In and out of Mesoamerica: temporal divergence of Amazilia hummingbirds pre-dates the orthodox account of the completion of the Isthmus of Panama
Article first published online: 10 AUG 2013
© 2013 John Wiley & Sons Ltd
Journal of Biogeography
Volume 41, Issue 1, pages 168–181, January 2014
How to Cite
Ornelas, J. F., González, C., de los Monteros, A. E., Rodríguez-Gómez, F., García-Feria, L. M. (2014), In and out of Mesoamerica: temporal divergence of Amazilia hummingbirds pre-dates the orthodox account of the completion of the Isthmus of Panama. Journal of Biogeography, 41: 168–181. doi: 10.1111/jbi.12184
- Issue published online: 16 DEC 2013
- Article first published online: 10 AUG 2013
- Consejo Nacional de Ciencia y Tecnología, México. Grant Numbers: 275754, 25922-N, 61710
- Amazilia ;
- Great American Interchange;
- Isthmus of Tehuantepec;
We used mitochondrial DNA sequences to reconstruct the phylogenetic relationships of Mesoamerican Amazilia hummingbirds (Trochilidae). The phylogeny was used to identify vicariance scenarios, reconstruct ancestral biogeographical areas, and investigate the role of geological events in generating genetic divergence through vicariance events.
Molecular sequence data were gathered from three mitochondrial genes (ND2, ND5 and 12S) for samples taken within the Mesoamerican region and analysed using maximum parsimony, maximum-likelihood and Bayesian approaches. Statistical dispersal–vicariance analysis (S-DIVA) was used to reconstruct biogeographical areas and changes in distribution during the evolutionary history of Amazilia. The phylogeny was calibrated using fossil dates, mean substitution rates and coalescent-based divergence time inference.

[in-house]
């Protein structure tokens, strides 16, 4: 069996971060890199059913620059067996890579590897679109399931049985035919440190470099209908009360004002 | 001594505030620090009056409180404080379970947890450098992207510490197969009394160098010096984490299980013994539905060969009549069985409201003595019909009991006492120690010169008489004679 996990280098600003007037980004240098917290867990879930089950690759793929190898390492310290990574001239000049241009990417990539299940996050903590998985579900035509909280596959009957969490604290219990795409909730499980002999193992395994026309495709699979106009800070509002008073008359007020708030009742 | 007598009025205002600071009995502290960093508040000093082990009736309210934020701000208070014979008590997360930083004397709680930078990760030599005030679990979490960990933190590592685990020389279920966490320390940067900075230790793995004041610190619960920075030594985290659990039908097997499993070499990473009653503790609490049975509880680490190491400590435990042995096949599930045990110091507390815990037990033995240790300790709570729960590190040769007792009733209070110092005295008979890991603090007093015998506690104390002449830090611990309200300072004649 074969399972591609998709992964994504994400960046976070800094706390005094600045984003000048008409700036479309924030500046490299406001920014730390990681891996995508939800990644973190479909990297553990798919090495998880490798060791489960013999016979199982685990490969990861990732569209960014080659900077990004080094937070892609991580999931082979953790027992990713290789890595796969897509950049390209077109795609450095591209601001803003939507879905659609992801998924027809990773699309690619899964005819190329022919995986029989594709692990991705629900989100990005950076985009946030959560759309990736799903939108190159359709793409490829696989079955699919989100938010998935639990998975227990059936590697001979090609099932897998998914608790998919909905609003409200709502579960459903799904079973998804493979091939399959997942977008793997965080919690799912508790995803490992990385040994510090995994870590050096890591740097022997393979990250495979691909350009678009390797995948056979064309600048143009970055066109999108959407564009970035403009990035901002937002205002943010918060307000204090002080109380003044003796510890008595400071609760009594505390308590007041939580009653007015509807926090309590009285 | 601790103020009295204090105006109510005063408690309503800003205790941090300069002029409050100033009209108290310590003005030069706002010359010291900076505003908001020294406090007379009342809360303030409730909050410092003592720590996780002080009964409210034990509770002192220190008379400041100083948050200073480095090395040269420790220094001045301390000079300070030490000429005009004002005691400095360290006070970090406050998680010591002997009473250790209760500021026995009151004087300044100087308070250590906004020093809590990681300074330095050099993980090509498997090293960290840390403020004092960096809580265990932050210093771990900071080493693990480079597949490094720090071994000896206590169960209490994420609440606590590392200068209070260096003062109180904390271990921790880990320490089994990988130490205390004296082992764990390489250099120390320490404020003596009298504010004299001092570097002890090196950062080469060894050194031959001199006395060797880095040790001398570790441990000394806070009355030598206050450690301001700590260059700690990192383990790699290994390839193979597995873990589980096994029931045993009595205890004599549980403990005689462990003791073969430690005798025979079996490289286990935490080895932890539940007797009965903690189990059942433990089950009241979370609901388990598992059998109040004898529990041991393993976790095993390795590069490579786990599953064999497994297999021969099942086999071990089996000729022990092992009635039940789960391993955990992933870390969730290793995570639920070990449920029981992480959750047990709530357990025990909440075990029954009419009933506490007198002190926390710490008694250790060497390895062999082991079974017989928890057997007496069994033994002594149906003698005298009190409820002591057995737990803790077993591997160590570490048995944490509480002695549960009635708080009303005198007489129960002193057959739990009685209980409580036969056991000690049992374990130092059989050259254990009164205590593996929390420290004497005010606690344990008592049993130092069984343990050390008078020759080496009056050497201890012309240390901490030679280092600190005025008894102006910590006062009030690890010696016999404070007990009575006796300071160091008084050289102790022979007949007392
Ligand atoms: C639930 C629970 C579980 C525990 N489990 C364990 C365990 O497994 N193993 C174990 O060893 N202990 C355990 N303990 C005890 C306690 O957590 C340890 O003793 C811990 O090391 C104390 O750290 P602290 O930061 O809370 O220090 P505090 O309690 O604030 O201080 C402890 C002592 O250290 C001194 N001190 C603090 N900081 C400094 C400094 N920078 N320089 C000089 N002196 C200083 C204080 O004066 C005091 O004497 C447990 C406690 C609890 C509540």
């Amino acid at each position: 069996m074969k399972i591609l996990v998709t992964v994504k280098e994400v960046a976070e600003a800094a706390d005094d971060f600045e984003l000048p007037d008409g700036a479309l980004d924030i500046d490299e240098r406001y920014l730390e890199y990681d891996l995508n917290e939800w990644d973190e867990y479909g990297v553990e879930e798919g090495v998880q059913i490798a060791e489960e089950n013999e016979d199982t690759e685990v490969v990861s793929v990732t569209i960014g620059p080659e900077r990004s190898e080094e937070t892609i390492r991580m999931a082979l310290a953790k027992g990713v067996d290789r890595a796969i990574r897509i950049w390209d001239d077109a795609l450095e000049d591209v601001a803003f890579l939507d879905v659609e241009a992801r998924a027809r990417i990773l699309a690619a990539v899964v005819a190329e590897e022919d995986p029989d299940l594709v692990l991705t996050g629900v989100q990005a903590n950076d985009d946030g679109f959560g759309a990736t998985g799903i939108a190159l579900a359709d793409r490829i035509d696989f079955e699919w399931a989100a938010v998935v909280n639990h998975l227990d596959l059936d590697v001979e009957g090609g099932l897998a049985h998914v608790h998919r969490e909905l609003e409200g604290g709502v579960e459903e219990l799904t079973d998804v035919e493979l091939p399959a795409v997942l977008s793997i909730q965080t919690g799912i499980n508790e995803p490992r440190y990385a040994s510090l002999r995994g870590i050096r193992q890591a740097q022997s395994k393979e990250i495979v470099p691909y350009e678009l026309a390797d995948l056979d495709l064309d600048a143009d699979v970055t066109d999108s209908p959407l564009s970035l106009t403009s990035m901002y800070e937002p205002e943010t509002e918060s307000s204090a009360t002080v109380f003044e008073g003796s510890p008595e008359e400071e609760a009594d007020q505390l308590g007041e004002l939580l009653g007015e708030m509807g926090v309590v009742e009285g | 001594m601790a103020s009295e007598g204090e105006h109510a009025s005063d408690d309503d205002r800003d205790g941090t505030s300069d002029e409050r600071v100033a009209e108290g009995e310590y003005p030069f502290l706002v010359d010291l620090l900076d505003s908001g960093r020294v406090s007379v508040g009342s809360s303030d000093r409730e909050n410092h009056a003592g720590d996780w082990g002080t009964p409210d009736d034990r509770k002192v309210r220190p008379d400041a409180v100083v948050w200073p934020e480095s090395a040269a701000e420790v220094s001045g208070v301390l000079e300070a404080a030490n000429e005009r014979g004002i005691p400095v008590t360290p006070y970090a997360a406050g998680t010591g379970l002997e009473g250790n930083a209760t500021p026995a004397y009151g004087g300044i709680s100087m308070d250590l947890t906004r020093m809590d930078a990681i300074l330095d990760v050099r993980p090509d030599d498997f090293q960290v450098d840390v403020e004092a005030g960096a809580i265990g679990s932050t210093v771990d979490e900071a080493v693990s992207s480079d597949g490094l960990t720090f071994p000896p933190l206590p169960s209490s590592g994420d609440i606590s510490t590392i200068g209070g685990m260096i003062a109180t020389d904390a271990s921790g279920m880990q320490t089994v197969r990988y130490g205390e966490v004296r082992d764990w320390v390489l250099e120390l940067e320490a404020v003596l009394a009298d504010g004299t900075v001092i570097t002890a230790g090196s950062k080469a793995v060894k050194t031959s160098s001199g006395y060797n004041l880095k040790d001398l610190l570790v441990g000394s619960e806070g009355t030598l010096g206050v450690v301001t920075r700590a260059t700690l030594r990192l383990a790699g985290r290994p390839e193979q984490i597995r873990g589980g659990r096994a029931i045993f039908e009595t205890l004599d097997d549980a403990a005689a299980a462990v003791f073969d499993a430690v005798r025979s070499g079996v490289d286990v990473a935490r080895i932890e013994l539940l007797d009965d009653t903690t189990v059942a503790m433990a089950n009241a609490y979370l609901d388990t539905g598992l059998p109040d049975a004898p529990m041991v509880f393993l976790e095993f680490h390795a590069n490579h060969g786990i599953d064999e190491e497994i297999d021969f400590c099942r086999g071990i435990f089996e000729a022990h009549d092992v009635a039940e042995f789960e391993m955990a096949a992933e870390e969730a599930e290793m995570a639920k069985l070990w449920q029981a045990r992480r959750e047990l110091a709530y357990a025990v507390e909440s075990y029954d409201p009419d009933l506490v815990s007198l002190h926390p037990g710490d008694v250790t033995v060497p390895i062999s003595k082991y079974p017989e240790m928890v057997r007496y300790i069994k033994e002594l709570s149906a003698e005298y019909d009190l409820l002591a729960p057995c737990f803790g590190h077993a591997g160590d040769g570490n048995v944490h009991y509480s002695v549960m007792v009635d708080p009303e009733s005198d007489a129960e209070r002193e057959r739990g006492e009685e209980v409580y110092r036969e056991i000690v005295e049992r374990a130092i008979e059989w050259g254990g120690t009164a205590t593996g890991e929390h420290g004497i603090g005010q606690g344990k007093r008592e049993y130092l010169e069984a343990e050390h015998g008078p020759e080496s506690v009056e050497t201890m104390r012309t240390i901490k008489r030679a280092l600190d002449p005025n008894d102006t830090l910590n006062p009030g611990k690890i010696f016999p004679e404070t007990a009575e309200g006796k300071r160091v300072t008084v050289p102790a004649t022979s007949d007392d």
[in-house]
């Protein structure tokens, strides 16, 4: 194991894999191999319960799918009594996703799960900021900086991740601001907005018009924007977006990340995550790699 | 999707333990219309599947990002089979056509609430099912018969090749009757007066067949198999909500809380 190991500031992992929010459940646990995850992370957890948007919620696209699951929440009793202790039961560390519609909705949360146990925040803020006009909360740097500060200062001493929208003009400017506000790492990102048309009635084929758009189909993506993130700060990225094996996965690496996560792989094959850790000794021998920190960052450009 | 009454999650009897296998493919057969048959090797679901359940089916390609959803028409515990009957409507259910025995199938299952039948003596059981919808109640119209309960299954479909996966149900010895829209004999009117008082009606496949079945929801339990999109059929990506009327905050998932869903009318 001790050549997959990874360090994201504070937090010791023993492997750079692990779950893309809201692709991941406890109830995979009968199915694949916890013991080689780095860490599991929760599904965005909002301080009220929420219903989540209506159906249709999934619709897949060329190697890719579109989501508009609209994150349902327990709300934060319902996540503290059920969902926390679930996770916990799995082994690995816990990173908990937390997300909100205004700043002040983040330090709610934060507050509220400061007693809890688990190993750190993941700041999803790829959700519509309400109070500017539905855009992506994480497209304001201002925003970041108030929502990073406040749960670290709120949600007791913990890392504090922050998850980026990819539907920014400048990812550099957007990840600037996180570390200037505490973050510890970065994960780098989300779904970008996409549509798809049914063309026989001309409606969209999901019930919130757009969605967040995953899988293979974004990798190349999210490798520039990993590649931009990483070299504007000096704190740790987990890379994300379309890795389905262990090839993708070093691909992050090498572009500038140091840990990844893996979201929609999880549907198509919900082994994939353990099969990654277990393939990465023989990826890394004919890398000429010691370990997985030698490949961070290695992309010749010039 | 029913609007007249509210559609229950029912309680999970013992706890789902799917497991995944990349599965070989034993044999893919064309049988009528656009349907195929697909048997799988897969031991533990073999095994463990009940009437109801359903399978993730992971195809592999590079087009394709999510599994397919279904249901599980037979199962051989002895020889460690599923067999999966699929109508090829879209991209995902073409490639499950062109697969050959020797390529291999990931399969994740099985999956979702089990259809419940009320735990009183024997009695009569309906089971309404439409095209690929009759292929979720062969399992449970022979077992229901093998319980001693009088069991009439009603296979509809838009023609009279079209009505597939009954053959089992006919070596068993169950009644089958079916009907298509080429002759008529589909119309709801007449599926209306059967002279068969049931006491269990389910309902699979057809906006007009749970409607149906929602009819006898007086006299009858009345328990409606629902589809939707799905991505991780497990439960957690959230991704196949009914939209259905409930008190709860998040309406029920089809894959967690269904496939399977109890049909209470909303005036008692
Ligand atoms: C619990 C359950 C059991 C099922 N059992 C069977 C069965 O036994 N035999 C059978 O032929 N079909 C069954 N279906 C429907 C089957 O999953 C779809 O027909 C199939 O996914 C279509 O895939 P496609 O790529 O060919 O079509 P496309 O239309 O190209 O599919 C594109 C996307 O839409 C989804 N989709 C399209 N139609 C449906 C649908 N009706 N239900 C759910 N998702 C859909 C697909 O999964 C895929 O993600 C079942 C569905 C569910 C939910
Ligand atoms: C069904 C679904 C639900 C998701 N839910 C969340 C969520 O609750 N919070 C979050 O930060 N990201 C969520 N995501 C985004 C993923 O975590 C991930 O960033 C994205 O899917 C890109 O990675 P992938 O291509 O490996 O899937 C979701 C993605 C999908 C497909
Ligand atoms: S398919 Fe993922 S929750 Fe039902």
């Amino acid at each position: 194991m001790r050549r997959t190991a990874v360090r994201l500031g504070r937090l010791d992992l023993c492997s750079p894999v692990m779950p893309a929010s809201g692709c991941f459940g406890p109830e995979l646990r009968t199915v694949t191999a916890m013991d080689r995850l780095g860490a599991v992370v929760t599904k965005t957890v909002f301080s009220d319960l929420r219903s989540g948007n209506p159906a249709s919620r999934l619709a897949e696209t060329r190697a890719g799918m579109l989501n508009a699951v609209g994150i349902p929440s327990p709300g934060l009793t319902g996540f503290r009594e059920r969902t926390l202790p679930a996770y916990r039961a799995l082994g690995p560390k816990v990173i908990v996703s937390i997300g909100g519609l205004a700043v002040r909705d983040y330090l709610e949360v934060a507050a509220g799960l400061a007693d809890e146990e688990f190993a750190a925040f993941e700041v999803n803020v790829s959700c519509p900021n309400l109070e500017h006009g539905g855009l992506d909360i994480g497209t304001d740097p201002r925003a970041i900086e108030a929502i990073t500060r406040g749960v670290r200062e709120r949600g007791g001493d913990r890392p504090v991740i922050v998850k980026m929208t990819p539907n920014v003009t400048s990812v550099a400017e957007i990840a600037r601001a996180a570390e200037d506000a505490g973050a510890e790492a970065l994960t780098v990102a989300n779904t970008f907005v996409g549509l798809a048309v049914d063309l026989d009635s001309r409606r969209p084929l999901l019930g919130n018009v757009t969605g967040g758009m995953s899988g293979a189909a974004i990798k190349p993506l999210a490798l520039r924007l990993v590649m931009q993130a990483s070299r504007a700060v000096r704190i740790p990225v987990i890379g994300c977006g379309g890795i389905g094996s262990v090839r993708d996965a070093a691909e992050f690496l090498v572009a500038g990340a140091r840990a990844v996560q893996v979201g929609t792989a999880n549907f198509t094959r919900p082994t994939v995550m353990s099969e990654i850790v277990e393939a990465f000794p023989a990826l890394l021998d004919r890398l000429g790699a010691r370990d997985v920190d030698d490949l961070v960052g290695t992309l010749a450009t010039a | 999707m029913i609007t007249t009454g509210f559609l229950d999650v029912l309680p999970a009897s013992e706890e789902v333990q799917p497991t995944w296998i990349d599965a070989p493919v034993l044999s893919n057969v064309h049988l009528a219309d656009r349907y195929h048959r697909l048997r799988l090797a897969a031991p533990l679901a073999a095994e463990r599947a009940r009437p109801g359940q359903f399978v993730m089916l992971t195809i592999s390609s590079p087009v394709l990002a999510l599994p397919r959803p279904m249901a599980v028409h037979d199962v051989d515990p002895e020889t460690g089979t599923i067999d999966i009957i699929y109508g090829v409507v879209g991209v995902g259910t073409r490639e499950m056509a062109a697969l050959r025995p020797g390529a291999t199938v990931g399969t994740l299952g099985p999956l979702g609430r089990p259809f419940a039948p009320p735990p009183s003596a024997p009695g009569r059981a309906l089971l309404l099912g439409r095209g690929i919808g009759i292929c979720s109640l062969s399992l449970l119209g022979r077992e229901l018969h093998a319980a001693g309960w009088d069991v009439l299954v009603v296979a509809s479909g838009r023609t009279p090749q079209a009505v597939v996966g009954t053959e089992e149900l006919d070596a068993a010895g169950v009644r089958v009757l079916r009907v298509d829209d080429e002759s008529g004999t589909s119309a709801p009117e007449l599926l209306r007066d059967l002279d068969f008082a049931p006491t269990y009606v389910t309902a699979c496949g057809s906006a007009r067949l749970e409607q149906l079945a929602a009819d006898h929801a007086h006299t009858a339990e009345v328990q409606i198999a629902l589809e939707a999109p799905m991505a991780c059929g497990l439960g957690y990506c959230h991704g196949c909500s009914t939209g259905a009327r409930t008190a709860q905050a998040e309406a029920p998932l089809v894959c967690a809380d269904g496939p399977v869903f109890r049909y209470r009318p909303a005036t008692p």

Amazilia can be split into two divergent lineages, with high levels of sequence divergence within some Mesoamerican species. Ancestral area reconstructions favour an ancestral distribution west of the Isthmus of Tehuantepec, with subsequent dispersals east of the isthmus and to South America. Divergence time estimations suggest that major diversification events occurred in the Miocene and Pliocene, corresponding temporally and geographically to the formation of the mountain systems and establishment of the major biomes in Mesoamerica.
The diversification of Amazilia corresponds to vegetation shifts in combination with regional orogenesis. Intriguingly, the timing of the major diversification events and dispersal into South America pre-dates the completion of the Panamanian isthmus c. 4 Ma before present.